To send content items to your account,
please confirm that you agree to abide by our usage policies.
If this is the first time you use this feature, you will be asked to authorise Cambridge Core to connect with your account.
Find out more about sending content to .
To send content items to your Kindle, first ensure firstname.lastname@example.org
is added to your Approved Personal Document E-mail List under your Personal Document Settings
on the Manage Your Content and Devices page of your Amazon account. Then enter the ‘name’ part
of your Kindle email address below.
Find out more about sending to your Kindle.
Note you can select to send to either the @free.kindle.com or @kindle.com variations.
‘@free.kindle.com’ emails are free but can only be sent to your device when it is connected to wi-fi.
‘@kindle.com’ emails can be delivered even when you are not connected to wi-fi, but note that service fees apply.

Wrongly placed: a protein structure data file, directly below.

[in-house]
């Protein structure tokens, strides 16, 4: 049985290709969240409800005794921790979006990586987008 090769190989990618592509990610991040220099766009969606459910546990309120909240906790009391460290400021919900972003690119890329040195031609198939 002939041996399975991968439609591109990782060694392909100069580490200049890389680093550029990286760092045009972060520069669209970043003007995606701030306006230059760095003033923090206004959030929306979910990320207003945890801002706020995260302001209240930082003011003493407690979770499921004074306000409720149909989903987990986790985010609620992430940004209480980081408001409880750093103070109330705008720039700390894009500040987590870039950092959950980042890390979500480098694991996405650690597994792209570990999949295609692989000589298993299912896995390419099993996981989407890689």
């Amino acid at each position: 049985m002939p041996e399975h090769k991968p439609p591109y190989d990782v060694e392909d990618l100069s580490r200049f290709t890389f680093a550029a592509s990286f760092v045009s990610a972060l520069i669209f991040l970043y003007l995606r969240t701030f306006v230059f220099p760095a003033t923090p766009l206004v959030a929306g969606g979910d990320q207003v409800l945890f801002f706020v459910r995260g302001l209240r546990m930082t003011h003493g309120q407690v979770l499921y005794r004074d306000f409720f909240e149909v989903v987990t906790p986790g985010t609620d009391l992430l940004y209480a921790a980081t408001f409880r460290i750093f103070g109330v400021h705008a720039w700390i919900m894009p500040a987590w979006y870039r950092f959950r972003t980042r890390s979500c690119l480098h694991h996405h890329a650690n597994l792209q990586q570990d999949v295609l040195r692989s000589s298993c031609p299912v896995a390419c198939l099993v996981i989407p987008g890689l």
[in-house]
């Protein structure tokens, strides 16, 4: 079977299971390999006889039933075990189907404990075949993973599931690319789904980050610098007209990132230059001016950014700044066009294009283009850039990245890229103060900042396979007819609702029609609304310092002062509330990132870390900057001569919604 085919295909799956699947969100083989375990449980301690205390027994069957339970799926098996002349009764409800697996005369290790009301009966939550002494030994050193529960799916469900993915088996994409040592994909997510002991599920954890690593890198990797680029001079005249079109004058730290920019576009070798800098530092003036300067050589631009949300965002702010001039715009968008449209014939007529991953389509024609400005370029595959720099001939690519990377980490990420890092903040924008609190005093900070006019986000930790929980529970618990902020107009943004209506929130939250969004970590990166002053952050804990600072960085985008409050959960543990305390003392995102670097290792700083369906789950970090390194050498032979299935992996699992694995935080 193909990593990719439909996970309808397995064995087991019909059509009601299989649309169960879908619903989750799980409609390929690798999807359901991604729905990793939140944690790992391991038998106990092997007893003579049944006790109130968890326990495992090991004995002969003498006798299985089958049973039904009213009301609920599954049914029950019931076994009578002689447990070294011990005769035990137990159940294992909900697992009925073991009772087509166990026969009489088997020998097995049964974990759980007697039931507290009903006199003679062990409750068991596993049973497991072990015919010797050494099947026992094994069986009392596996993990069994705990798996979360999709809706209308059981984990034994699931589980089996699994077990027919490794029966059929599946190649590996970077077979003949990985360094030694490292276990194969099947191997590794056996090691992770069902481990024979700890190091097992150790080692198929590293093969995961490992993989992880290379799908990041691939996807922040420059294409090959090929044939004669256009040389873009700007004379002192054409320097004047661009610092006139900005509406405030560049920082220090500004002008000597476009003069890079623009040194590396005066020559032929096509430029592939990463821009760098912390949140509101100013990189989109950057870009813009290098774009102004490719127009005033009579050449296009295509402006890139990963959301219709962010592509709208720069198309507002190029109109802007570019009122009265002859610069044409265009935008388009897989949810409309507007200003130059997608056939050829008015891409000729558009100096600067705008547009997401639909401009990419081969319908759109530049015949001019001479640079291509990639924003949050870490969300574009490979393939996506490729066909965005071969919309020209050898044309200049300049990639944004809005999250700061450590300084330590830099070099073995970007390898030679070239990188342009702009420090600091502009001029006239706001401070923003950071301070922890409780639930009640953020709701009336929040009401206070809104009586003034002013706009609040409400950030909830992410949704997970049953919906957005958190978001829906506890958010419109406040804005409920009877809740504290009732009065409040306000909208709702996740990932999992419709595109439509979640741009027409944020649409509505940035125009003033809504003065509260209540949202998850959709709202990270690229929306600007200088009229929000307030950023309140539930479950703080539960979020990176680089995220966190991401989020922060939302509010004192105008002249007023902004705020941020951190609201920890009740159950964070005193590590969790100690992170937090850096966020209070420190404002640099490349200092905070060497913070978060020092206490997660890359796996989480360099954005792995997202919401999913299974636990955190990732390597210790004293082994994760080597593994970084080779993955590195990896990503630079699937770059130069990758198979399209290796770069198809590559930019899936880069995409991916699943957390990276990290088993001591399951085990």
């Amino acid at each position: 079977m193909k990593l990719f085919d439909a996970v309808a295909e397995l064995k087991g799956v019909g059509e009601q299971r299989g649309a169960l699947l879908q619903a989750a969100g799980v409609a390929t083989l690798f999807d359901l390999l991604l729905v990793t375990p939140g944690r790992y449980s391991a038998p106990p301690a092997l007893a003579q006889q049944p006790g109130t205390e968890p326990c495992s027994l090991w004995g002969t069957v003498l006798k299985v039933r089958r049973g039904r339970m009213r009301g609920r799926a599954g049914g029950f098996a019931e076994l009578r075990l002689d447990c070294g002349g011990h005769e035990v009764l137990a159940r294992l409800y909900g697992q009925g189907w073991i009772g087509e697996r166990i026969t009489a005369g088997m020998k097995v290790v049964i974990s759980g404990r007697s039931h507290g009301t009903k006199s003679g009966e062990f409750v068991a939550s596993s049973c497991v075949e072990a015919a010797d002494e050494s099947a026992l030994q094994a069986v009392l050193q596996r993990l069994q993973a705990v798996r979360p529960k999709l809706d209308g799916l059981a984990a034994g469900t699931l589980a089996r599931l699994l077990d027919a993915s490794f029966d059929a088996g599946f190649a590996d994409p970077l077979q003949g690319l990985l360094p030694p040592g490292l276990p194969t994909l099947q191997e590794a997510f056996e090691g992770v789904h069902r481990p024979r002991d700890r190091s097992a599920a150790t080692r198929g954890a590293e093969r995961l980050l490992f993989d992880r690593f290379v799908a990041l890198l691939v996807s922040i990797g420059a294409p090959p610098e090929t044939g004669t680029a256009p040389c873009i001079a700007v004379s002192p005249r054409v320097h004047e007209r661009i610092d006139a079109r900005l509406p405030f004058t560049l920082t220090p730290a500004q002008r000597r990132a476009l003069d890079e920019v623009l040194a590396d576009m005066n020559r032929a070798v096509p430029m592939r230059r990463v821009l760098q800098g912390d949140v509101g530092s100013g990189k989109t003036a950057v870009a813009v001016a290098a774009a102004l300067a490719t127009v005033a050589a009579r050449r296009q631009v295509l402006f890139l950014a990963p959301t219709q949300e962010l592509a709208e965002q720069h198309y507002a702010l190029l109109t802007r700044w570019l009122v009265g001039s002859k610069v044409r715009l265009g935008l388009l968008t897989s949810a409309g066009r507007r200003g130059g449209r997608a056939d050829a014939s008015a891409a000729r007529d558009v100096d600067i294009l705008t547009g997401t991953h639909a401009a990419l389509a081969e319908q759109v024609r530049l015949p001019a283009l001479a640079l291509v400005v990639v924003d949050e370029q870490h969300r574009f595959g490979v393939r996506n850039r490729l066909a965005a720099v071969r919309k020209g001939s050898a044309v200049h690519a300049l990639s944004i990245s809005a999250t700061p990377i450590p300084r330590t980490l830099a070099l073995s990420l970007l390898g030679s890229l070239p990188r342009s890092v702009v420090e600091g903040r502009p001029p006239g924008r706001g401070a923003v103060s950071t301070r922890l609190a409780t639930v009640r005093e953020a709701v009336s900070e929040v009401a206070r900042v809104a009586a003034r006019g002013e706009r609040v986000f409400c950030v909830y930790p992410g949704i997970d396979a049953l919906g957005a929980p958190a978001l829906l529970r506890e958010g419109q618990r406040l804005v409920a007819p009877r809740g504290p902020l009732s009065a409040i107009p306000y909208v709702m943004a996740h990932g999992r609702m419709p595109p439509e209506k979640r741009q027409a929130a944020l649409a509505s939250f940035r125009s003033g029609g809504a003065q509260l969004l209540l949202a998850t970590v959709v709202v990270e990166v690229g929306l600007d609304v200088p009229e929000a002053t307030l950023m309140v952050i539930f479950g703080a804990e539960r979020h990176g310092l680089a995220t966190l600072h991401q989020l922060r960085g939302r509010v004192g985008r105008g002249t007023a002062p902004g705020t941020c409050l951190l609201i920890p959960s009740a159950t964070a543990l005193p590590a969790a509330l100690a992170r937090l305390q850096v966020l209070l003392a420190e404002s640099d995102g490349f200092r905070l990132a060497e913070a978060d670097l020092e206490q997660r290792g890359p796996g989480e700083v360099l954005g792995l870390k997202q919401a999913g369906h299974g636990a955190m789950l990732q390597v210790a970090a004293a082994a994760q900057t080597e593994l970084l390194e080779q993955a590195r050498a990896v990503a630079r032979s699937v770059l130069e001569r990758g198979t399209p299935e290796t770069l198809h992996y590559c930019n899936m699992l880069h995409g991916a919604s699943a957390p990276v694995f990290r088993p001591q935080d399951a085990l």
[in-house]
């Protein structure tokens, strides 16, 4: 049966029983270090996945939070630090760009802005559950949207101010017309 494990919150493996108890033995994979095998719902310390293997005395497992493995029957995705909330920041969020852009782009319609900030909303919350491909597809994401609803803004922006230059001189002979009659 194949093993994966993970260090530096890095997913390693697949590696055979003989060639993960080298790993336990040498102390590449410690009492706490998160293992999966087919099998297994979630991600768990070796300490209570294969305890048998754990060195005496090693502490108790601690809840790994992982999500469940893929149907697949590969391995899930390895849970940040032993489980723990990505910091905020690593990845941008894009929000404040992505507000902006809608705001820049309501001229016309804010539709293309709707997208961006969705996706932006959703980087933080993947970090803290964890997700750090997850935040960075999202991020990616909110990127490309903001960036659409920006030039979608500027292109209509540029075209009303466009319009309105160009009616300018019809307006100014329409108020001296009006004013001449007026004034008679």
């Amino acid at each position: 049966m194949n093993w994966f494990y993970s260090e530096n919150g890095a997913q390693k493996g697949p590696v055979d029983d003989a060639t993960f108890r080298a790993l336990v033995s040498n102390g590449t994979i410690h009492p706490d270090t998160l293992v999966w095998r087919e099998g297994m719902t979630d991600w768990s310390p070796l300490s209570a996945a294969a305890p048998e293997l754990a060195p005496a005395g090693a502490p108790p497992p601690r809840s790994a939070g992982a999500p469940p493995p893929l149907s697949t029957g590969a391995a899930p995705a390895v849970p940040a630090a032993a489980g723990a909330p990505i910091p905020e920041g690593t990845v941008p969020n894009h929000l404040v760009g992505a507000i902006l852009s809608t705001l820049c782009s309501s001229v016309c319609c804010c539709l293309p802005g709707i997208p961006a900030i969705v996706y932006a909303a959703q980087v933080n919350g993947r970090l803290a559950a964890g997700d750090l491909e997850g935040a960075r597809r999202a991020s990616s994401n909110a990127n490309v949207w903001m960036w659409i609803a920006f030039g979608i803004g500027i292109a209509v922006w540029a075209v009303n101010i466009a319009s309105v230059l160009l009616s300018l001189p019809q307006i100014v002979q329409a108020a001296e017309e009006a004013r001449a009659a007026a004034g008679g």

Of the property crimes which make up a notable proportion of recorded offending, residential burglary has been researched the most and represents the single most-developed type of offender-based research. This chapter first traces the historical and theoretical development of the research on residential burglary through a discussion on the studies of convicted burglars, and ethnographic work on burglars. In the burglary field, interview studies with convicted burglars in the USA began to emerge looking at the criminal career and lifestyle of the burglar, including approaches to undertaking particular burglaries. The discoveries and methodological innovations that have been made with regard to research on residential burglary have also been extended to other crimes too, and are beginning to reveal important insights for use in crime prevention. Borrowing concepts and methods from mainstream cognitive psychology is likely to yield important insights in this type of forensic psychology and is highly recommended.